Despite being incredibly light and poppy for the most part, ‘Beyond Our Bodies’ is another irresistible four-minute exploration of melodies and allowing the dual vocals to work their unquestionable charms. The closing title track is also the longest on the album and takes plenty of time to reel the listener in. It begins with pronounced synths and vocals from Courtney, before the guitars come to the party, delivering some heart and soul to the song in a somewhat Floydian manner. I’m a sucker for the explosion of sound that occurs at just shy of the five-minute mark; it isn’t heavy, but the richness of the orchestral sounds that overlay the subtle melodies just pull me under its spell. But, in fairness, the whole song twists and turns really nicely meaning that it justifies its length without question.

And there you have it. Consider me a convert to the Pure Reason Revolution cause. ‘Eupnea’ is an intelligent blend of electronica, progressive rock that is made all the stronger due to some beguiling melodic sensitivity. I like the music more with every listen and I’m now very excited to delve into the band’s past at the earliest opportunity.

The Score of Much Metal: 87%


Check out my reviews from 2020 right here:

Irist – Order Of The Mind
Testament – Titans Of Creation
Ilium – Carcinogeist
Dawn Of Ouroboros – The Art Of Morphology
Torchia – The Coven
Novena – Eleventh Hour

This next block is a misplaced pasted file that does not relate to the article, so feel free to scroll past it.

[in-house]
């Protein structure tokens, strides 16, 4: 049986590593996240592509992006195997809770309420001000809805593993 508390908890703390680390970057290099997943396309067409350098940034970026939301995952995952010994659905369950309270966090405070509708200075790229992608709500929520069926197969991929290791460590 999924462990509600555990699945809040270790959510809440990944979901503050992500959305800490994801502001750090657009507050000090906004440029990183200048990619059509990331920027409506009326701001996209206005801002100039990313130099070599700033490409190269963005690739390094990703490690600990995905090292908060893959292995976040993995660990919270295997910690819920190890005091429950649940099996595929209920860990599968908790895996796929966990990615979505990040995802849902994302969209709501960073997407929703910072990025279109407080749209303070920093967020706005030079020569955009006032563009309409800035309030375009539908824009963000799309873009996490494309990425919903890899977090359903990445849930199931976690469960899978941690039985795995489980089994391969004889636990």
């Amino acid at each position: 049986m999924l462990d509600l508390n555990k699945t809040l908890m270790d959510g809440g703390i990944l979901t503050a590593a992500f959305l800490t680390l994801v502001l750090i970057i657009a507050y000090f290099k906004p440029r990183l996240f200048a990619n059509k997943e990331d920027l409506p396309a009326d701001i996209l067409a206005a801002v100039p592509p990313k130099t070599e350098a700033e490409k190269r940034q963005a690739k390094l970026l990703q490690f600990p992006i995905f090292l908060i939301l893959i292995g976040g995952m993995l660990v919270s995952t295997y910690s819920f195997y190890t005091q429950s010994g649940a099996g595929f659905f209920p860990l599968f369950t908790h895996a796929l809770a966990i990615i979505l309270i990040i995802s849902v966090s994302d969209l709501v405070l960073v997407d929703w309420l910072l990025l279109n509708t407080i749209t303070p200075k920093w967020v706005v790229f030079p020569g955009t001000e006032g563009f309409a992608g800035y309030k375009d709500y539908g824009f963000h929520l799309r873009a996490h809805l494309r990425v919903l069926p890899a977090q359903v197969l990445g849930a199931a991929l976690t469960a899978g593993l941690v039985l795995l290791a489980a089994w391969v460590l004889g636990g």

Ashes Of Life – Seasons Within
Dynazty – The Dark Delight
Sutrah – Aletheia EP
Welicoruss – Siberian Heathen Horde
Myth Of I – Myth Of I
My Dying Bride – The Ghost Of Orion
Infirmum – Walls Of Sorrow
Inno – The Rain Under
Kvaen – The Funeral Pyre
Mindtech – Omnipresence
Dark Fortress – Spectres From The Old World
The Oneira – Injection
Night Crowned – Impius Viam
Dead Serenity – Beginnings EP
The Night Flight Orchestra – Aeromantic
Deadrisen – Deadrisen
Blaze Of Perdition – The Harrowing Of Hearts
Godsticks – Inescapable
Isle Of The Cross – Excelsis
Demons & Wizards – III
Vredehammer – Viperous
H.E.A.T – H.E.A.T II
Psychotic Waltz – The God-Shaped Void
Into The Open – Destination Eternity
Lunarsea – Earthling/Terrestre
Pure Wrath – The Forlorn Soldier EP
Sylosis – Cycle of Suffering
Sepultura – Quadra
Dyscordia – Delete / Rewrite
Godthrymm – Reflections
On Thorns I Lay – Threnos
God Dethroned – Illuminati
Fragment Soul – A Soul Inhabiting Two Bodies
Mariana Semkina – Sleepwalking
Mini Album Reviews: Moloken, The Driftwood Sign & Midnight
Serenity – The Last Knight
Ihsahn – Telemark EP
Temperance – Viridian
Blasphemer – The Sixth Hour
Deathwhite – Grave Image
Marko Hietala – Pyre Of The Black Heart
SWMM – Trail Of The Fallen
Into Pandemonium – Darkest Rise EP
Bonded – Rest In Violence
Serious Black – Suite 226
Darktribe – Voici L’Homme
Brothers Of Metal – Emblas Saga
A Life Divided – Echoes
Thoughts Factory – Elements

You can also check out my other reviews from previous years right here:

2019 reviews
2018 reviews
2017 reviews
2016 reviews
2015 reviews